All three banks say they’ll comply with the court order. A JPMorgan spokesperson said the bank was “eager to return the money” once the legal process concludes. State officials say they have no reason to expect any of the banks will fight any court-ordered forfeiture.

But that only highlights a bleak fact of fraud in the digital age. Even banks eager to return suspect funds can’t send back what they no longer have.


Even after JPMorgan Chase, Wells Fargo and TD Bank comply with the forfeiture orders, nearly two thirds of the $91.7 million in fraudulent funds initially sent by ESD to these three banks will be missing, and could well remain that way, according to state records and state officials.

In the case of TD Bank, the attorney general’s office acknowledged in October that the missing funds — about $4.2 million — were probably withdrawn by scammers before the suspect accounts could be frozen. Asked whether outstanding funds sent to Wells Fargo and JPMorgan Chase Bank also were likely withdrawn, Dan Jackson, spokesperson for the attorney general’s office, said it was “fair to say the same assumptions likely apply, but we are in different stages of investigation on each bank.”

If those assumptions hold, that means about 80% of the unrecovered funds are no longer at those three banks.

It’s not yet clear whether that percentage will hold up for the rest of the 37 financial institutions, state officials say. “Each individual bank investigation will ultimately determine what is recoverable through these forfeiture actions,” Jackson said.

But if the current percentage holds, it’s possible that about $210 million, or around a third of the total theft from 2020, is no longer at those financial institutions.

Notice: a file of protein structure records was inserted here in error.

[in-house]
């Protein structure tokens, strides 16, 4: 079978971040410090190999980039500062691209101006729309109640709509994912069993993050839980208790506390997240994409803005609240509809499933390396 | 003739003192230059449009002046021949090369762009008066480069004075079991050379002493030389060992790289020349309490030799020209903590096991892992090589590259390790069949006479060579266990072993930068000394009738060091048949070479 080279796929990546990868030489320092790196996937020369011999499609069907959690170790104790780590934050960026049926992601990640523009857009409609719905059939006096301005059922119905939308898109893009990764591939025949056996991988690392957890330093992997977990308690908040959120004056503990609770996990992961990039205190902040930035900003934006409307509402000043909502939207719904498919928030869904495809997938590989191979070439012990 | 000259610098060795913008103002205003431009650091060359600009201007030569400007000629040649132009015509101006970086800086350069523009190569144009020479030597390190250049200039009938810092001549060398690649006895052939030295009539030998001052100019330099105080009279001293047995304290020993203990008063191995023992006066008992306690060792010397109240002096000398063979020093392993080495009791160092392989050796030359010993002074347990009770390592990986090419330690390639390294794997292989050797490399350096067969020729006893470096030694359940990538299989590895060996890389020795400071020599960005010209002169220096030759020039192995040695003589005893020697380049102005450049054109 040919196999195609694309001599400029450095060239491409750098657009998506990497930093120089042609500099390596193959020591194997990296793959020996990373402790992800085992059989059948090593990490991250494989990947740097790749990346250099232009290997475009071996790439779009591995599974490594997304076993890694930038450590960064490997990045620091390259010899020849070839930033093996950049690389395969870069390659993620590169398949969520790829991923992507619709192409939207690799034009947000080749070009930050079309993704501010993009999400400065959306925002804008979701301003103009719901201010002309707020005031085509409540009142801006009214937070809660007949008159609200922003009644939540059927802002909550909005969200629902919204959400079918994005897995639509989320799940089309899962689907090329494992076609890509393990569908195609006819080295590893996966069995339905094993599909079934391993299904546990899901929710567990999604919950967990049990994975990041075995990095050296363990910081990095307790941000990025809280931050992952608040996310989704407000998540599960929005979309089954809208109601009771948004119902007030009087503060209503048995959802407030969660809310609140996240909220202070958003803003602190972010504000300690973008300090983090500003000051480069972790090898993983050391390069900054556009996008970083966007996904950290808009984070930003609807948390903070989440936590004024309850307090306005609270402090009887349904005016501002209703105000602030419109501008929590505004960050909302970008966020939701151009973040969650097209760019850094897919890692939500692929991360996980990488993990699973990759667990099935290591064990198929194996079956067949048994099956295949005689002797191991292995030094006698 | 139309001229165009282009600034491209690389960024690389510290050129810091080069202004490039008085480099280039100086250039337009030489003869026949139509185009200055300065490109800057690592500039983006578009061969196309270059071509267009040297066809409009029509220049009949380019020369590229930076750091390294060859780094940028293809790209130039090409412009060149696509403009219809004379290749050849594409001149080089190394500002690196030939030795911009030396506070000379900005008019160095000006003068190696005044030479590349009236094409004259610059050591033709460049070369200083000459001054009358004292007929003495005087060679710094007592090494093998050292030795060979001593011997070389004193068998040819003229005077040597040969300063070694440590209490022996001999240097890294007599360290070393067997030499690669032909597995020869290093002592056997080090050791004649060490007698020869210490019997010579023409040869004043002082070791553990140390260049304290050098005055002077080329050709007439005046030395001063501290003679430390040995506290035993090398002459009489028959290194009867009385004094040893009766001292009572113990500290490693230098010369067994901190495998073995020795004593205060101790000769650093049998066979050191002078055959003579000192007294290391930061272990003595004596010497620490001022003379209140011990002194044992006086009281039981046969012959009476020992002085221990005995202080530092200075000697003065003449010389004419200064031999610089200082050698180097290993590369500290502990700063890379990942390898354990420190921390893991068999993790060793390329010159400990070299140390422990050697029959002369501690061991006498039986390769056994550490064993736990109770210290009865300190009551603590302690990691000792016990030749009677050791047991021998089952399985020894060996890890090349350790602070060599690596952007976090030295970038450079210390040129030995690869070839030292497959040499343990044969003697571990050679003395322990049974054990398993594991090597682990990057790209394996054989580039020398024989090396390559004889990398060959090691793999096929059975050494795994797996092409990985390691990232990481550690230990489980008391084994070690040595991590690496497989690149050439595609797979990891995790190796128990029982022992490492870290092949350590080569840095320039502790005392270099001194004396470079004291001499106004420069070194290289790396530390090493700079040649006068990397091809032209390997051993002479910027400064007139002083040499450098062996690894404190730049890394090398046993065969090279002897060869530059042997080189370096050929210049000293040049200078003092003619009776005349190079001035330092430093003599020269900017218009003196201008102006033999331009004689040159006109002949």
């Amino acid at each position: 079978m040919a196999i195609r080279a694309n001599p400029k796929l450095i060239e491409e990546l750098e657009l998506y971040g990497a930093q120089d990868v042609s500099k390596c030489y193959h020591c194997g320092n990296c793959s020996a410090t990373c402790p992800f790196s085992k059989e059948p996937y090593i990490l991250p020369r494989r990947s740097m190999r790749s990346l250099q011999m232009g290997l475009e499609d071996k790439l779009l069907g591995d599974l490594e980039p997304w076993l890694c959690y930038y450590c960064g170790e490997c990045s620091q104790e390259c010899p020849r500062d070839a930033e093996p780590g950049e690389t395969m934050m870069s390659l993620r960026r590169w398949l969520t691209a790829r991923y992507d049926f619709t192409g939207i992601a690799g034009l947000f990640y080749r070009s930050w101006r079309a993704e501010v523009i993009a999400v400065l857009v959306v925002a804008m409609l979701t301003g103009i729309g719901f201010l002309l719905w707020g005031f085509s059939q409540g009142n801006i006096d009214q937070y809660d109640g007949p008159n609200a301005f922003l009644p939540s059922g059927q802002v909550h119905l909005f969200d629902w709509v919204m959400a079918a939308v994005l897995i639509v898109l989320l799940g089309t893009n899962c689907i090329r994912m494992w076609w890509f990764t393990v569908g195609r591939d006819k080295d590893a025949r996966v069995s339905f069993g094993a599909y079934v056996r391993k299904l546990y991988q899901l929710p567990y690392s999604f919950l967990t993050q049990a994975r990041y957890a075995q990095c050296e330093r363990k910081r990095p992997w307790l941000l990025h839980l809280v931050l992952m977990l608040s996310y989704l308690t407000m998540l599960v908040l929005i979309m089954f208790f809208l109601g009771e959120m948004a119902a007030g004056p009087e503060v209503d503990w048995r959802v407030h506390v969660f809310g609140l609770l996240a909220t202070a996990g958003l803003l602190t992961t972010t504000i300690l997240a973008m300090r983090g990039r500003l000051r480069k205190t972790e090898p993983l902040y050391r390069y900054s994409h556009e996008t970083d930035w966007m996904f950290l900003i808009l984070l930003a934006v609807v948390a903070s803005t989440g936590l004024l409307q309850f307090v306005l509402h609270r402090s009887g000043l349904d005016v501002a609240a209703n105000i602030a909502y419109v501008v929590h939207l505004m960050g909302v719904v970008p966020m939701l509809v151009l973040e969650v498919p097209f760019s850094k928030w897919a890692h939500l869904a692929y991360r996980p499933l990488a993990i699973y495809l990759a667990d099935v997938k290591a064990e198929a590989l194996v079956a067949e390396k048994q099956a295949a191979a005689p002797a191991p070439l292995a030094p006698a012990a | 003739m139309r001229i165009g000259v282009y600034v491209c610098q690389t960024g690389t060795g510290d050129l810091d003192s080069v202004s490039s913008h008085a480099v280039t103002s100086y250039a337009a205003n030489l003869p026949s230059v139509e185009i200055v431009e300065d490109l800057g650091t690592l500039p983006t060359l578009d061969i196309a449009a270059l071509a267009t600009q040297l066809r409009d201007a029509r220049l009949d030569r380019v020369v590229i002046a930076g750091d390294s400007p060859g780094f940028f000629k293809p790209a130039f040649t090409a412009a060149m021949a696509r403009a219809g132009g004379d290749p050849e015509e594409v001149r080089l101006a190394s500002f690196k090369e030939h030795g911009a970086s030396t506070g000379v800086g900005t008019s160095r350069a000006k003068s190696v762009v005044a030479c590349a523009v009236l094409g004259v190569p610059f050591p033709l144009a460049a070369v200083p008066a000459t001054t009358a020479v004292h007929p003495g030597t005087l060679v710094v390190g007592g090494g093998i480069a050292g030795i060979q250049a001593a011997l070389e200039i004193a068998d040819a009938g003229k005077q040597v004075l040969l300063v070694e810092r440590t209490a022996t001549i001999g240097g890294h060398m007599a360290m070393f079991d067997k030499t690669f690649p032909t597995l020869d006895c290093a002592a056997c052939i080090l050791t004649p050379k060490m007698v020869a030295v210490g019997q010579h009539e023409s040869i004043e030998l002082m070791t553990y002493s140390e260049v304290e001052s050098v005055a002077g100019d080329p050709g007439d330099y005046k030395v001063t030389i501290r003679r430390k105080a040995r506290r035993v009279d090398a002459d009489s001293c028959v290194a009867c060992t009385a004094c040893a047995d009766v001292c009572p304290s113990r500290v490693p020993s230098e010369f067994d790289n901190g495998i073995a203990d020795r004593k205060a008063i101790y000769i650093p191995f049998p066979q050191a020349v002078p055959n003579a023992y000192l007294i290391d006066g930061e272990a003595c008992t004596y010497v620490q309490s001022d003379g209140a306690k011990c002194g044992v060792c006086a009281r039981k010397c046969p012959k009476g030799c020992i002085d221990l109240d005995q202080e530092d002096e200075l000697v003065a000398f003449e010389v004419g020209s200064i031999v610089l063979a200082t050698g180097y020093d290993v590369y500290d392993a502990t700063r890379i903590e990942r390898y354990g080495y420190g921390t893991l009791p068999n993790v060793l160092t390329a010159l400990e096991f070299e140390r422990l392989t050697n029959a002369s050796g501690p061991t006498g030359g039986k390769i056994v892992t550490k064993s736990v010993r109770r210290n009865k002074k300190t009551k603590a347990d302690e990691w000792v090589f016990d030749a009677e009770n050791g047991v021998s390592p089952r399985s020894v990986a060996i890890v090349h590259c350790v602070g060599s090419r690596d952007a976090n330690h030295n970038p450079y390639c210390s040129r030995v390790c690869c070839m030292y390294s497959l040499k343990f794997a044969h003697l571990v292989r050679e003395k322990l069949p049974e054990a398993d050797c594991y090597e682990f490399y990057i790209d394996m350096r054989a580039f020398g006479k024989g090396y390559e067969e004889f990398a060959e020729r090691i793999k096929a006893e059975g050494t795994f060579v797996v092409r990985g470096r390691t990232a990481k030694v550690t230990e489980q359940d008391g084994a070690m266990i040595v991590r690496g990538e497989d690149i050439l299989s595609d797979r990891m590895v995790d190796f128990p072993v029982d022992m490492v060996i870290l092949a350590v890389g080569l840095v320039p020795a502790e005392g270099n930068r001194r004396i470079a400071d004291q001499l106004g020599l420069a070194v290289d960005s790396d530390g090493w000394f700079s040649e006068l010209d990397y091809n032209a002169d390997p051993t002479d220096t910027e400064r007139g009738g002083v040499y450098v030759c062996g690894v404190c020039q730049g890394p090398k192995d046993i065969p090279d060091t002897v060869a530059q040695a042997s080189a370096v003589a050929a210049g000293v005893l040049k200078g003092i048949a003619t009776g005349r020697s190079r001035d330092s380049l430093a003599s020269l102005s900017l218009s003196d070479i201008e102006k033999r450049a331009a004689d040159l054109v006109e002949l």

Recovery efforts will continue even after forfeiture, state and federal officials say. Funds that are no longer at the banks may be the target of separate federal investigations, officials in the attorney general’s office have said. “We are really dedicated to trying to get back every dollar we can,” said ESD spokesperson Nick Demerice. “But it will be a lengthy process.”


However, state and federal officials also acknowledge the difficulty of tracking down withdrawn funds. Even in the cases where federal investigators have identified suspects — such as two Nigerian citizens charged in the ESD fraud — stolen funds often have been moved in ways that make them difficult to retrieve.

“Law enforcement has been able to trace some funds moving to financial institutions overseas, but much of the money is withdrawn from domestic bank accounts and laundered in many complex ways,” noted Emily Langlie, a spokesperson for the U.S. Attorney’s Office in Seattle in a recent emailed statement.

These include “the purchase of luxury goods or vehicles that are then shipped overseas, conversion to cryptocurrency, or the funding of debit cards or gift cards to quickly disperse the stolen funds,” Langlie’s statement said.

Private fraud experts also aren’t optimistic about recovering withdrawn funds.

Unless criminals transferred the withdrawn funds to other traditional financial institutions, “the money is gone,” warns Jason Kratovil, a fraud expert at SentiLink, which provides anti-fraud and identity verification services to financial firms.

In the case of funds stolen by suspected fraud rings from other countries, “you have to assume that a lot of those funds are overseas now,” Kratovil said.

Still, in purely financial terms, Washington may have gotten off relatively lightly.


Michigan, for example, paid out $3.9 billion to fraudsters, according to the federal Pandemic Response Accountability Committee. California paid out $20 billion, according to media accounts.

All told, states’ unemployment fraud losses during the pandemic may account for a “significant portion” of the $87 billion of the “improper” unemployment payments that federal officials have projected for the pandemic period, according to a Jan. 3 summary by the U.S. Labor Department’s Office of the Inspector General.

Washington, which was among the first to be hit by the fraud, also appears ahead in recoveries.

Labor Department officials were unable to provide an official estimate of how much of the unemployment benefits stolen nationally during pandemic have been recovered.

But the summary by the Labor Department’s Office of the Inspector General notes that it has recovered or helped states and other federal agencies recover just $790 million in fraudulent unemployment benefits.

Coverage of the pandemic’s economic impacts is partially underwritten by Microsoft Philanthropies. The Seattle Times maintains editorial control over this and all its coverage.